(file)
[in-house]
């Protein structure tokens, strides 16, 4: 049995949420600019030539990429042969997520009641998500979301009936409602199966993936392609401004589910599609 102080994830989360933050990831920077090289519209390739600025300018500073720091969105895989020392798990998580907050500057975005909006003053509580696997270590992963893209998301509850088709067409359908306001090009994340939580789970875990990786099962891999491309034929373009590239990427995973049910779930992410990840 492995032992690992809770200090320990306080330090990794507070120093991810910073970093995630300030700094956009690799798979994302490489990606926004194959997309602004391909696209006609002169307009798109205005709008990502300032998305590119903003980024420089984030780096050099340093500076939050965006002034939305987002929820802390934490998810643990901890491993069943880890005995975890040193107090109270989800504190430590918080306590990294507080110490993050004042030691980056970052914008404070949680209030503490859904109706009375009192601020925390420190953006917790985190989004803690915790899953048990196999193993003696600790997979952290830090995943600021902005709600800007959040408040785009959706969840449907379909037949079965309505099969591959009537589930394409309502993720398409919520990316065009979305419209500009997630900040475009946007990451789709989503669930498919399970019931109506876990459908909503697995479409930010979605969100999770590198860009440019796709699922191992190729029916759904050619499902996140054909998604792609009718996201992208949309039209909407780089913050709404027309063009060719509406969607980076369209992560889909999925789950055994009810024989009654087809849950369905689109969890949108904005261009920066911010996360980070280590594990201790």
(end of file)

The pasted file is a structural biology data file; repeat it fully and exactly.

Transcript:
[in-house]
């Protein structure tokens, strides 16, 4: 049995949420600019030539990429042969997520009641998500979301009936409602199966993936392609401004589910599609 102080994830989360933050990831920077090289519209390739600025300018500073720091969105895989020392798990998580907050500057975005909006003053509580696997270590992963893209998301509850088709067409359908306001090009994340939580789970875990990786099962891999491309034929373009590239990427995973049910779930992410990840 492995032992690992809770200090320990306080330090990794507070120093991810910073970093995630300030700094956009690799798979994302490489990606926004194959997309602004391909696209006609002169307009798109205005709008990502300032998305590119903003980024420089984030780096050099340093500076939050965006002034939305987002929820802390934490998810643990901890491993069943880890005995975890040193107090109270989800504190430590918080306590990294507080110490993050004042030691980056970052914008404070949680209030503490859904109706009375009192601020925390420190953006917790985190989004803690915790899953048990196999193993003696600790997979952290830090995943600021902005709600800007959040408040785009959706969840449907379909037949079965309505099969591959009537589930394409309502993720398409919520990316065009979305419209500009997630900040475009946007990451789709989503669930498919399970019931109506876990459908909503697995479409930010979605969100999770590198860009440019796709699922191992190729029916759904050619499902996140054909998604792609009718996201992208949309039209909407780089913050709404027309063009060719509406969607980076369209992560889909999925789950055994009810024989009654087809849950369905689109969890949108904005261009920066911010996360980070280590594990201790």